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The UPC Rules

20 April 2017 | Europe
Legal Briefings

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On 10 April 2017, the UPC Preparatory Committee released an updated version of the 18th draft of the UPC Rules of Procedure (with the amendments being dated 15 March 2017). Subject to formal adoption, we understand that this update may represent the final version of the UPC Rules of Procedure.

The UPC Preparatory Committee has already published  its Rules on Court fees and recoverable costs (here) along with Guidelines for the determination of value–based Court fees and the ceiling of recoverable costs of the successful party (here).  See our e-bulletin of 2 March 2016 for commentary on these Rules and Guidance.

The 17th draft UPC Rules published in 2014 had addressed concerns raised about some of ambiguities of the opt-out process, made a number of minor amendments to issues relating to case management and interim orders, and also addressed what has been known as the "injunction gap" caused by bifurcation (see our IP Ebulletin of 10 November 2014).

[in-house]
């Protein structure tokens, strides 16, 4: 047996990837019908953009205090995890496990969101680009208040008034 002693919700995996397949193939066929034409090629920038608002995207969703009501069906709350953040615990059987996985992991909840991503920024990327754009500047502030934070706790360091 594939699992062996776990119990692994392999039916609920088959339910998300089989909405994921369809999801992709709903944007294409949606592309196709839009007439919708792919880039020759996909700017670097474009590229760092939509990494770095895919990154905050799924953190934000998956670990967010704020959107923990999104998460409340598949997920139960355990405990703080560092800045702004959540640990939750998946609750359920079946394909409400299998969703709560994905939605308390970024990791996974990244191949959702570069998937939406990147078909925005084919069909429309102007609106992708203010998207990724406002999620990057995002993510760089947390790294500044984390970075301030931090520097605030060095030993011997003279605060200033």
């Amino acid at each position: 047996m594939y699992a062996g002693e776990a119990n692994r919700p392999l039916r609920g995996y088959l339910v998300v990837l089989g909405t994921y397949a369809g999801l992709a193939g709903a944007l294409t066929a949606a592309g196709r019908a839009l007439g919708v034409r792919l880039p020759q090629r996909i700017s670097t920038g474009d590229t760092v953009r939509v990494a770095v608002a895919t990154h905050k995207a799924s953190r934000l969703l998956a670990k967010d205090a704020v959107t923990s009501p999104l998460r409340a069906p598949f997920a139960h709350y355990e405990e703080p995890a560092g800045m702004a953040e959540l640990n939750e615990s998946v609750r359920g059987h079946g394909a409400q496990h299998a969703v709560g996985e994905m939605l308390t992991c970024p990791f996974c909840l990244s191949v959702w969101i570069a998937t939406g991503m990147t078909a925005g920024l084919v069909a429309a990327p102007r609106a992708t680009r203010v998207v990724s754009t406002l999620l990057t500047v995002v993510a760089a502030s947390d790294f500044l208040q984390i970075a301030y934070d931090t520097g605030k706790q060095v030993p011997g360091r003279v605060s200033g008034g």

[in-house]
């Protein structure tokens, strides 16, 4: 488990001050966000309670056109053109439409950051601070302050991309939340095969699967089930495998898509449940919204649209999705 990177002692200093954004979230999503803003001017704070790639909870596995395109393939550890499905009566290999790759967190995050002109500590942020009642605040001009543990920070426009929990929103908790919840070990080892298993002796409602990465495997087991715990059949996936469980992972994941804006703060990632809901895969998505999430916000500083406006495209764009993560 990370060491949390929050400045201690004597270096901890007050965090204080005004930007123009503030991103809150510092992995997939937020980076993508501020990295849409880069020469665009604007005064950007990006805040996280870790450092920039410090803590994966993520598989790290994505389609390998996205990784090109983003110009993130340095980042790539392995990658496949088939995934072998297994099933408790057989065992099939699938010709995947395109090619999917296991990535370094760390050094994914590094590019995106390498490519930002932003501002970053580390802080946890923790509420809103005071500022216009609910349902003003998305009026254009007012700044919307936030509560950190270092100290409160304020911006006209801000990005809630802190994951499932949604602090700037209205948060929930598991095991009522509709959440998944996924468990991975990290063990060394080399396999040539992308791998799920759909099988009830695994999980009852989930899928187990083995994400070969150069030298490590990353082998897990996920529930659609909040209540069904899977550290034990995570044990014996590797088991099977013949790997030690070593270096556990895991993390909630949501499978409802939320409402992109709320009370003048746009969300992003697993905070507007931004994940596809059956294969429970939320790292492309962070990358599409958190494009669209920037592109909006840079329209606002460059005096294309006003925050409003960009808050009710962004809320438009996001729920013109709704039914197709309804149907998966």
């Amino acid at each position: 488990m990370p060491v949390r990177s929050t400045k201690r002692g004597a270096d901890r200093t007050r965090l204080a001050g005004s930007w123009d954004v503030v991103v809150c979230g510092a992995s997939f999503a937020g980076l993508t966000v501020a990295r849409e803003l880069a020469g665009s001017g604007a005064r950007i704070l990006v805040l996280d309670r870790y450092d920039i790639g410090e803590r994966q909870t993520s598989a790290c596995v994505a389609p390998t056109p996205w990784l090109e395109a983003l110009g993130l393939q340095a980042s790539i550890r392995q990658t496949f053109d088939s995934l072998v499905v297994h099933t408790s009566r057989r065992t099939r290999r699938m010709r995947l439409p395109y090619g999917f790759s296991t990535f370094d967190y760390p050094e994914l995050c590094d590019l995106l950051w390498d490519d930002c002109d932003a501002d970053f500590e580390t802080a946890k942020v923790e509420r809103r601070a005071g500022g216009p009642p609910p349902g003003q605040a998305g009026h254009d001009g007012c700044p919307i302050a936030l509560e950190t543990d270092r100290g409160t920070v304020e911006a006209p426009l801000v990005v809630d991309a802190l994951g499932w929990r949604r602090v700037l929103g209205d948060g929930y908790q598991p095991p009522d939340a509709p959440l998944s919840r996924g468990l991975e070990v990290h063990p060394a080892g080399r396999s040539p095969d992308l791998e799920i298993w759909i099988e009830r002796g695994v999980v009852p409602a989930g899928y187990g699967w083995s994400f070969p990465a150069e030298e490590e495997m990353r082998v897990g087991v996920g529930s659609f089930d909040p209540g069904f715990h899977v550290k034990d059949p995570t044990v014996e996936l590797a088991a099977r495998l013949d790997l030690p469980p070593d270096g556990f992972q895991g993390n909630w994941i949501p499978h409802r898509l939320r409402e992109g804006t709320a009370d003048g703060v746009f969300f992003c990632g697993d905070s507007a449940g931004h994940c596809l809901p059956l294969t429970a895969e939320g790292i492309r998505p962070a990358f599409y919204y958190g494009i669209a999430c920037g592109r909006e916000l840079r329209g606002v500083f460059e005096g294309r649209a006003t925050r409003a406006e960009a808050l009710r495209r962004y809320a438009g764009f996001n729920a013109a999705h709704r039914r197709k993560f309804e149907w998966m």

In the 18th draft (un-updated) the following amends were made (inter alia):

  • Choice of Central Division seat/section: Rule 17(3) has been amended to set out how the choice is made as to where in the Central Divisions (the Paris seat or another section (London or Munich)) a case in heard where there is more than a single patent with a single classification. The 18th draft provides significantly more detail on how these decisions are to be made where there are a mixture of patents and classifications involved and who will make them. The Registry will refer the case to the presiding judge of the seat/section that has jurisdiction in relation to the category of classification of the patent that is first listed on the patent, if it is a single patent with multiple classifications; if there are multiple patents then this approach is applied to the patent first listed on the Statement of Claim. The presiding judge then has the discretion to decide whether their seat/section is appropriate or not. If not, the case is referred to the President of the Court of First Instance to determine the seat/section where the action will be heard.